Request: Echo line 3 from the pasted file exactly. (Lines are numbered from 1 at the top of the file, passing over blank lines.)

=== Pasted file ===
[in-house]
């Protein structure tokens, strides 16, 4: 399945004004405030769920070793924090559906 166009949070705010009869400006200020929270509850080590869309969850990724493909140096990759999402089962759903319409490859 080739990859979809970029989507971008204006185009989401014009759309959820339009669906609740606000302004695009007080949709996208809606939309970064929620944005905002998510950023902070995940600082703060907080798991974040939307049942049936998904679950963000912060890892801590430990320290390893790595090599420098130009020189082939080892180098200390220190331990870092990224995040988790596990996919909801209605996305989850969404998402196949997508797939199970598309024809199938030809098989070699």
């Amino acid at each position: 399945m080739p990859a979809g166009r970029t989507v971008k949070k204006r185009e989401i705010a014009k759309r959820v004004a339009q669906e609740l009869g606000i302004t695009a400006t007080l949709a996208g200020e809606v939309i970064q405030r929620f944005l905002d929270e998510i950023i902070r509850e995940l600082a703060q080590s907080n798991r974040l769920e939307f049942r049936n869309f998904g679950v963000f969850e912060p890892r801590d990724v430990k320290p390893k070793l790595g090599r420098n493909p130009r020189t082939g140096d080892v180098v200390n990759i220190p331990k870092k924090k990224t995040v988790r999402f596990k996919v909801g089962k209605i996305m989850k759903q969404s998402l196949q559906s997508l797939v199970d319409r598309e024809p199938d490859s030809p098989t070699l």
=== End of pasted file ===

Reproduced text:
């Amino acid at each position: 399945m080739p990859a979809g166009r970029t989507v971008k949070k204006r185009e989401i705010a014009k759309r959820v004004a339009q669906e609740l009869g606000i302004t695009a400006t007080l949709a996208g200020e809606v939309i970064q405030r929620f944005l905002d929270e998510i950023i902070r509850e995940l600082a703060q080590s907080n798991r974040l769920e939307f049942r049936n869309f998904g679950v963000f969850e912060p890892r801590d990724v430990k320290p390893k070793l790595g090599r420098n493909p130009r020189t082939g140096d080892v180098v200390n990759i220190p331990k870092k924090k990224t995040v988790r999402f596990k996919v909801g089962k209605i996305m989850k759903q969404s998402l196949q559906s997508l797939v199970d319409r598309e024809p199938d490859s030809p098989t070699l």